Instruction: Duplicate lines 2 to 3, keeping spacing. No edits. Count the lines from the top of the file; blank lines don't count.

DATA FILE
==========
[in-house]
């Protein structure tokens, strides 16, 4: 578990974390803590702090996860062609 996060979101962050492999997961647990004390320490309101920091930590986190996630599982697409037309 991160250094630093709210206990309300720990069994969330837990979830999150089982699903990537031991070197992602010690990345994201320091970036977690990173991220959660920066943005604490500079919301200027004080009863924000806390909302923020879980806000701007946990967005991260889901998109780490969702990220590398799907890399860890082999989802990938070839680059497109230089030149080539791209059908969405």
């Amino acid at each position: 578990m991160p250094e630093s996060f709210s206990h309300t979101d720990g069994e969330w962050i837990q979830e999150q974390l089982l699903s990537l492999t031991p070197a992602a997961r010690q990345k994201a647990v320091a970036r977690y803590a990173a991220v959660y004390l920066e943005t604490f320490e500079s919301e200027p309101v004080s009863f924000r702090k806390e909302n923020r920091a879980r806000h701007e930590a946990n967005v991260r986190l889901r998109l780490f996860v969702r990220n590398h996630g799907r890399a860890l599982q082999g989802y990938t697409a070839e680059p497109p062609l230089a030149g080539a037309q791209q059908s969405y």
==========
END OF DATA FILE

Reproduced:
């Protein structure tokens, strides 16, 4: 578990974390803590702090996860062609 996060979101962050492999997961647990004390320490309101920091930590986190996630599982697409037309 991160250094630093709210206990309300720990069994969330837990979830999150089982699903990537031991070197992602010690990345994201320091970036977690990173991220959660920066943005604490500079919301200027004080009863924000806390909302923020879980806000701007946990967005991260889901998109780490969702990220590398799907890399860890082999989802990938070839680059497109230089030149080539791209059908969405």
């Amino acid at each position: 578990m991160p250094e630093s996060f709210s206990h309300t979101d720990g069994e969330w962050i837990q979830e999150q974390l089982l699903s990537l492999t031991p070197a992602a997961r010690q990345k994201a647990v320091a970036r977690y803590a990173a991220v959660y004390l920066e943005t604490f320490e500079s919301e200027p309101v004080s009863f924000r702090k806390e909302n923020r920091a879980r806000h701007e930590a946990n967005v991260r986190l889901r998109l780490f996860v969702r990220n590398h996630g799907r890399a860890l599982q082999g989802y990938t697409a070839e680059p497109p062609l230089a030149g080539a037309q791209q059908s969405y």